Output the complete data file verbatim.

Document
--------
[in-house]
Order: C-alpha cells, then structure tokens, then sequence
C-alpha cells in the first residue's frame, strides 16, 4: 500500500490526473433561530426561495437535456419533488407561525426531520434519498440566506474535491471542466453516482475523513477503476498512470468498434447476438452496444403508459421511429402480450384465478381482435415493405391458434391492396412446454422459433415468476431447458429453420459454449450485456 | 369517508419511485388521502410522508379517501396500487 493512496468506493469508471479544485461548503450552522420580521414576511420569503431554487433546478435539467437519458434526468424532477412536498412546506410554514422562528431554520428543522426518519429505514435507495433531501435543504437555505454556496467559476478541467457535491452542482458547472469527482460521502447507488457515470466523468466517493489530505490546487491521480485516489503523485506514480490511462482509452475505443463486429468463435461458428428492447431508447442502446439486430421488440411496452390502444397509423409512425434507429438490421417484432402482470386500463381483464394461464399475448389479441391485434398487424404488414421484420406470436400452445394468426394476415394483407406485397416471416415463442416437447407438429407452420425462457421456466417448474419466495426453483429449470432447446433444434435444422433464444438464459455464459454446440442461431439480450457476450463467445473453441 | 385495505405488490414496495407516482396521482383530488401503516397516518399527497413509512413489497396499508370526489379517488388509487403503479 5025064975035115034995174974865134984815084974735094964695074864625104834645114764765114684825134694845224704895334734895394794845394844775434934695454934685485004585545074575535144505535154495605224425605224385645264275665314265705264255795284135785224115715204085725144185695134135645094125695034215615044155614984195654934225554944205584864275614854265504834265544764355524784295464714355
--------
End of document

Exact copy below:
[in-house]
Order: C-alpha cells, then structure tokens, then sequence
C-alpha cells in the first residue's frame, strides 16, 4: 500500500490526473433561530426561495437535456419533488407561525426531520434519498440566506474535491471542466453516482475523513477503476498512470468498434447476438452496444403508459421511429402480450384465478381482435415493405391458434391492396412446454422459433415468476431447458429453420459454449450485456 | 369517508419511485388521502410522508379517501396500487 493512496468506493469508471479544485461548503450552522420580521414576511420569503431554487433546478435539467437519458434526468424532477412536498412546506410554514422562528431554520428543522426518519429505514435507495433531501435543504437555505454556496467559476478541467457535491452542482458547472469527482460521502447507488457515470466523468466517493489530505490546487491521480485516489503523485506514480490511462482509452475505443463486429468463435461458428428492447431508447442502446439486430421488440411496452390502444397509423409512425434507429438490421417484432402482470386500463381483464394461464399475448389479441391485434398487424404488414421484420406470436400452445394468426394476415394483407406485397416471416415463442416437447407438429407452420425462457421456466417448474419466495426453483429449470432447446433444434435444422433464444438464459455464459454446440442461431439480450457476450463467445473453441 | 385495505405488490414496495407516482396521482383530488401503516397516518399527497413509512413489497396499508370526489379517488388509487403503479 5025064975035115034995174974865134984815084974735094964695074864625104834645114764765114684825134694845224704895334734895394794845394844775434934695454934685485004585545074575535144505535154495605224425605224385645264275665314265705264255795284135785224115715204085725144185695134135645094125695034215615044155614984195654934225554944205584864275614854265504834265544764355524784295464714355